Black and white Americans wrote letters and circulated petitions pleading with the Commonwealth to consider Christian’s youth as a factor in her crime and her punishment and to commute her sentence from execution to life in prison. In the end, neither Christian’s appeal to self-defense, nor her advocates’ appeal to adolescence, could spare her from the lethal retribution of the state.
In a throwback to the campaign to spare Virginia Christian’s life in 1912, advocates of Bresha Meadows are writing letters and circulating petitions in the hope that local prosecutors take into account her age and her status as a survivor of domestic violence as they proceed with charges against her. Because of the Supreme Court’s 2005 decision in Roper v. Simmons that it is unconstitutional to execute a person for a crime committed under eighteen years of age, the death penalty is not on the table for Bresha. However, because prosecutors could decide to try her in adult court, it is a real possibility that she could be sentenced to life in prison.
A century after Virginia Christian’s advocates passionately and strategically petitioned the Commonwealth of Virginia for life imprisonment, Bresha’s advocates argue that no adolescent should spend life in prison—especially not a girl pushed toward drastic action by a lifetime of trauma and abuse. There is thankfully still time for the prosecutors of Trumbull County to give real weight to Bresha Meadows’ traumatic life history, and to the fact that it spans fifteen short years, as they decide what action to pursue.
Lindsey E. Jones is a PhD Candidate in History of Education at the University of Virginia’s Curry School of Education and a 2016-2018 Pre-doctoral Fellow at the Carter G. Woodson Institute for African-American and African Studies at the University of Virginia. Her dissertation project, “‘Not a Place of Punishment’: the Virginia Industrial School for Colored Girls, 1915-1940,” historicizes the education and incarceration of black girls by examining Virginia’s only reformatory for delinquent African American girls. Follow her on Twitter @noumenal_woman.
1. Kali N. Gross, “African American Women, Mass Incarceration, and the Politics of Protection,” Journal of American History 102, no.1 (2015), 25–33.
2. For a contemporary examination of black girls, interpersonal violence, and the carceral state, see Jody Miller, Getting Played: African American Girls, Urban Inequality, and Gendered Violence (New York: NYU Press, 2008).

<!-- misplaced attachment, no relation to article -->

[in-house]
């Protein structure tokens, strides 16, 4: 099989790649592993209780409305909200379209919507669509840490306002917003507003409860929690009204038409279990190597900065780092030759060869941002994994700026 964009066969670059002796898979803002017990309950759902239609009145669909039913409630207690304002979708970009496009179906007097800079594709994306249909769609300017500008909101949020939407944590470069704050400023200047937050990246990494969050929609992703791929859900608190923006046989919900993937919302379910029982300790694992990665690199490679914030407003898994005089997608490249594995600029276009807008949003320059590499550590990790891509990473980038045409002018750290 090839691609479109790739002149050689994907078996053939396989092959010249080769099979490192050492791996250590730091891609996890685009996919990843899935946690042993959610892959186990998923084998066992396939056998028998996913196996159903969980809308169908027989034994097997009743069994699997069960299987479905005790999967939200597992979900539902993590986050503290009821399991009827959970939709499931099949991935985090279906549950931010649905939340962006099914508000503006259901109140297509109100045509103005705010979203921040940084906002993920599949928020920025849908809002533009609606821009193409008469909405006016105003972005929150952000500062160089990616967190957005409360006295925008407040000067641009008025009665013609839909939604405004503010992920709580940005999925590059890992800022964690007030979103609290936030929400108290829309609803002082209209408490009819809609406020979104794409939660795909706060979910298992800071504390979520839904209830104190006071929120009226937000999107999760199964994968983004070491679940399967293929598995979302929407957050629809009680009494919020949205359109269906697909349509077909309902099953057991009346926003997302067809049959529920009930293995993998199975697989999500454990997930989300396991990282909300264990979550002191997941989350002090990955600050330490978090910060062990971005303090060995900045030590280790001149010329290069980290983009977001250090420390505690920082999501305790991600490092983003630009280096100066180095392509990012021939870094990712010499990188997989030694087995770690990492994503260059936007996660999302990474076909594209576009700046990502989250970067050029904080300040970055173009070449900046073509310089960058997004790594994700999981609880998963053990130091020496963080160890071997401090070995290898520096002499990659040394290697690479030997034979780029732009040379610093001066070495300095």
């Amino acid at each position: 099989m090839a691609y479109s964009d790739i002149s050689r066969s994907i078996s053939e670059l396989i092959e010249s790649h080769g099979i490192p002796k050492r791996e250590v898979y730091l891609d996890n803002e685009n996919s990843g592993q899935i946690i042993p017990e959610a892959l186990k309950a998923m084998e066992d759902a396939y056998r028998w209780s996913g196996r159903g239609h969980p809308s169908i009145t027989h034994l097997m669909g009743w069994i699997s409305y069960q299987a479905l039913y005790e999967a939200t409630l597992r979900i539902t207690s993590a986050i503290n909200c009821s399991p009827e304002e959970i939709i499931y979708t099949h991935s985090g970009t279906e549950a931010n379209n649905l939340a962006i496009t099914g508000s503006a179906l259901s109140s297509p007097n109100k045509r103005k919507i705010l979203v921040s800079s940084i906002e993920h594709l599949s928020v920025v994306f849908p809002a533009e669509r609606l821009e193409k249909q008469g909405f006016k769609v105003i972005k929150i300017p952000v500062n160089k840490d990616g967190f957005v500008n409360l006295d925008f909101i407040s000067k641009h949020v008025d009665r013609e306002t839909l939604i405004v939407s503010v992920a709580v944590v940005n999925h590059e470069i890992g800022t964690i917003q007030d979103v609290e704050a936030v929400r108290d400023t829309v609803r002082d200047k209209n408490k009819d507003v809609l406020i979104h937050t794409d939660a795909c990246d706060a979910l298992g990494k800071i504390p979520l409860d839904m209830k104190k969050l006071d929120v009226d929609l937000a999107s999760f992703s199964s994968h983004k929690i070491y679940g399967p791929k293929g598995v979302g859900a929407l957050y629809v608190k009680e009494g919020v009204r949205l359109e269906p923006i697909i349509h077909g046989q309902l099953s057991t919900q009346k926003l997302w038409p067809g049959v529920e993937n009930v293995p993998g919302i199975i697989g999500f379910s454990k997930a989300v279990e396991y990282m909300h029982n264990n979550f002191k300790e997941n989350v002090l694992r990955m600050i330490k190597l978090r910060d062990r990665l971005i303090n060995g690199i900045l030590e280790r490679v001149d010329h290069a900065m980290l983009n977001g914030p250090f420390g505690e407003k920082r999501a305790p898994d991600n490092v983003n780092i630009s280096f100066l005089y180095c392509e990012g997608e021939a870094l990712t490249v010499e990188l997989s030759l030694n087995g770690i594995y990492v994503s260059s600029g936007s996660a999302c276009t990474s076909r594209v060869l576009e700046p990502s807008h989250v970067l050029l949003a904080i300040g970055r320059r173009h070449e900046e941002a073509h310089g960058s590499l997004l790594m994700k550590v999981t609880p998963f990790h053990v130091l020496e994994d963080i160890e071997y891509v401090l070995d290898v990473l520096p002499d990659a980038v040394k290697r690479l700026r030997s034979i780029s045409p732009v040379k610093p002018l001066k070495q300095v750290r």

3. Lashawn Harris, “The ‘Commonwealth of Virginia vs. Virginia Christian’: Southern Black Women, Crime & Punishment in Progressive Era Virginia,” Journal of Social History 47, no.4 (2014), 922–42.
4. See, for instance: Tera W. Hunter, To ’Joy My Freedom: Southern Black Women’s Lives and Labors after the Civil War (Cambridge, Mass.: Harvard University Press, 1997); Thavolia Glymph, Out of the House of Bondage: The Transformation of the Plantation Household (Cambridge: Cambridge University Press, 2003); Sarah Haley, “‘Like I Was a Man’: Chain Gangs, Gender, and the Domestic Carceral Sphere in Jim Crow Georgia,” Signs 39 (Autumn 2013).
5. Harris cites “a 1910 Virginia statue prohibiting death to ‘any child under seventeen years of age who is charged with any felony, and never having been heretofore convicted in any court of a misdemeanor’” (931).
“Black Lives Matter has cast a strobe-light on contemporary myths of racial progress, arguing correctly that the criminal justice system represents a gateway to a panoramic system of racial and class and gender and sexuality oppression.”
The Black Lives Matter policy agenda represents one of the most important agenda setting documents collectively produced by black activists in a generation. The proposals, authored by over fifty different civil rights organizations, offers a panoramic narrative, diagnosis, and political alternatives to the intricacies of structural racism, state-sanctioned violence, and the institutional exploitation of black bodies across the nation.
“A Vision For Black Lives” builds on, expands, and goes beyond policy agendas promoted by a range of civil rights and Black Power era groups, including the Black Panthers, Nation of Islam, NAACP, SNCC (the Student Non-Violent Coordinating Committee), CORE, Malcolm X’s Organization of Afro-American Unity, and Martin Luther King Jr’s SCLC. In its poignant urging of the United States to “end the war on black people,” the document is reminiscent of the “Gary Agenda,” the historic 1972 document that emanated from the National Black Political Convention in Gary, Indiana.